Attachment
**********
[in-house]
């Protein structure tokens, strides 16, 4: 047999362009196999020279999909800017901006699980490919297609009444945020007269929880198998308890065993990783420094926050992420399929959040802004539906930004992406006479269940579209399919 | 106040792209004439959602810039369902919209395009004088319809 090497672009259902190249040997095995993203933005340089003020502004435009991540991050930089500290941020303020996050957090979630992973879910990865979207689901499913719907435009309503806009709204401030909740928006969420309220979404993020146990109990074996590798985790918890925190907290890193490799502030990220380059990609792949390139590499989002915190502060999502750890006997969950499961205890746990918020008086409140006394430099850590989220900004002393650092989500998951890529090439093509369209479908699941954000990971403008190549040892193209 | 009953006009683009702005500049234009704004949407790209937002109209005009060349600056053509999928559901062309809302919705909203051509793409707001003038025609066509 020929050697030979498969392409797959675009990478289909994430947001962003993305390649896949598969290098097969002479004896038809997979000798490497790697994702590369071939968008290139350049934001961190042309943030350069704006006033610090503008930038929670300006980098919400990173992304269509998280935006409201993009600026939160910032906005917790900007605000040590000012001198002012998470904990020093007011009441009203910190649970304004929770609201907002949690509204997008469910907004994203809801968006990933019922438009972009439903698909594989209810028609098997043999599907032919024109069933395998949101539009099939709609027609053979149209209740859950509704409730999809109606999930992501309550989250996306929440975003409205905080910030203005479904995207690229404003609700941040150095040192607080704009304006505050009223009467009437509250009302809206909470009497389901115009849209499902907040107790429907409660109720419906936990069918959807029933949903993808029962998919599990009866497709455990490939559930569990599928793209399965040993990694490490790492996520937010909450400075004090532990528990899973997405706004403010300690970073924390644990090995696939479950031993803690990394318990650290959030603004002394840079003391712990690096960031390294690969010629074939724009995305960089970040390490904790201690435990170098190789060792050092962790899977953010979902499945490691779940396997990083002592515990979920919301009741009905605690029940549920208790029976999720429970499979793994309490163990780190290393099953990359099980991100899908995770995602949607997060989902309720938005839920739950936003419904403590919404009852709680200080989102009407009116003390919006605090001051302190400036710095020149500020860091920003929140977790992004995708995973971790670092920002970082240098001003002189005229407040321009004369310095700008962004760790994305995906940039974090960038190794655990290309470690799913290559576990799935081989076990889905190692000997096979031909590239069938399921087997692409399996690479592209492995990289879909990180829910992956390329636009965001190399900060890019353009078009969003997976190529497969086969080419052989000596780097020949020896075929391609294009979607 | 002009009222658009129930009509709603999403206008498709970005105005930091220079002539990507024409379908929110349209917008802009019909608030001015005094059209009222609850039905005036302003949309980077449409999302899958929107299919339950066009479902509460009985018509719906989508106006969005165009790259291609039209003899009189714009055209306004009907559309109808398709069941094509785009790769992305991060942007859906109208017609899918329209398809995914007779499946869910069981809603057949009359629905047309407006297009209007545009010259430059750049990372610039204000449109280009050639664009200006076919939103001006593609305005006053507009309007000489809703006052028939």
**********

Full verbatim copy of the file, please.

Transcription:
[in-house]
């Protein structure tokens, strides 16, 4: 047999362009196999020279999909800017901006699980490919297609009444945020007269929880198998308890065993990783420094926050992420399929959040802004539906930004992406006479269940579209399919 | 106040792209004439959602810039369902919209395009004088319809 090497672009259902190249040997095995993203933005340089003020502004435009991540991050930089500290941020303020996050957090979630992973879910990865979207689901499913719907435009309503806009709204401030909740928006969420309220979404993020146990109990074996590798985790918890925190907290890193490799502030990220380059990609792949390139590499989002915190502060999502750890006997969950499961205890746990918020008086409140006394430099850590989220900004002393650092989500998951890529090439093509369209479908699941954000990971403008190549040892193209 | 009953006009683009702005500049234009704004949407790209937002109209005009060349600056053509999928559901062309809302919705909203051509793409707001003038025609066509 020929050697030979498969392409797959675009990478289909994430947001962003993305390649896949598969290098097969002479004896038809997979000798490497790697994702590369071939968008290139350049934001961190042309943030350069704006006033610090503008930038929670300006980098919400990173992304269509998280935006409201993009600026939160910032906005917790900007605000040590000012001198002012998470904990020093007011009441009203910190649970304004929770609201907002949690509204997008469910907004994203809801968006990933019922438009972009439903698909594989209810028609098997043999599907032919024109069933395998949101539009099939709609027609053979149209209740859950509704409730999809109606999930992501309550989250996306929440975003409205905080910030203005479904995207690229404003609700941040150095040192607080704009304006505050009223009467009437509250009302809206909470009497389901115009849209499902907040107790429907409660109720419906936990069918959807029933949903993808029962998919599990009866497709455990490939559930569990599928793209399965040993990694490490790492996520937010909450400075004090532990528990899973997405706004403010300690970073924390644990090995696939479950031993803690990394318990650290959030603004002394840079003391712990690096960031390294690969010629074939724009995305960089970040390490904790201690435990170098190789060792050092962790899977953010979902499945490691779940396997990083002592515990979920919301009741009905605690029940549920208790029976999720429970499979793994309490163990780190290393099953990359099980991100899908995770995602949607997060989902309720938005839920739950936003419904403590919404009852709680200080989102009407009116003390919006605090001051302190400036710095020149500020860091920003929140977790992004995708995973971790670092920002970082240098001003002189005229407040321009004369310095700008962004760790994305995906940039974090960038190794655990290309470690799913290559576990799935081989076990889905190692000997096979031909590239069938399921087997692409399996690479592209492995990289879909990180829910992956390329636009965001190399900060890019353009078009969003997976190529497969086969080419052989000596780097020949020896075929391609294009979607 | 002009009222658009129930009509709603999403206008498709970005105005930091220079002539990507024409379908929110349209917008802009019909608030001015005094059209009222609850039905005036302003949309980077449409999302899958929107299919339950066009479902509460009985018509719906989508106006969005165009790259291609039209003899009189714009055209306004009907559309109808398709069941094509785009790769992305991060942007859906109208017609899918329209398809995914007779499946869910069981809603057949009359629905047309407006297009209007545009010259430059750049990372610039204000449109280009050639664009200006076919939103001006593609305005006053507009309007000489809703006052028939």